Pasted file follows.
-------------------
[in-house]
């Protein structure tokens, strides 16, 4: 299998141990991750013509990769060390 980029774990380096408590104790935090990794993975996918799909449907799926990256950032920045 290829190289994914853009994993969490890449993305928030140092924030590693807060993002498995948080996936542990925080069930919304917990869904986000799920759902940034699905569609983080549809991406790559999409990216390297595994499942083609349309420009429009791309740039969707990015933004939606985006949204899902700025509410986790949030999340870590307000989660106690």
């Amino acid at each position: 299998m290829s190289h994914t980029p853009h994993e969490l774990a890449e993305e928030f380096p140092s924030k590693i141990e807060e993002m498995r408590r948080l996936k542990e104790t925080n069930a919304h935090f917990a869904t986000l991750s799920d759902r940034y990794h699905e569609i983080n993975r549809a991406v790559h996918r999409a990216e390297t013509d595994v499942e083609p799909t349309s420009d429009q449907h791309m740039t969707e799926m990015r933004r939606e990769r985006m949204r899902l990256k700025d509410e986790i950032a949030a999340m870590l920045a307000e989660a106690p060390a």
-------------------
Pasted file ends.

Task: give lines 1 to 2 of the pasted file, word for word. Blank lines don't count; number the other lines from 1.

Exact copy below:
[in-house]
């Protein structure tokens, strides 16, 4: 299998141990991750013509990769060390 980029774990380096408590104790935090990794993975996918799909449907799926990256950032920045 290829190289994914853009994993969490890449993305928030140092924030590693807060993002498995948080996936542990925080069930919304917990869904986000799920759902940034699905569609983080549809991406790559999409990216390297595994499942083609349309420009429009791309740039969707990015933004939606985006949204899902700025509410986790949030999340870590307000989660106690």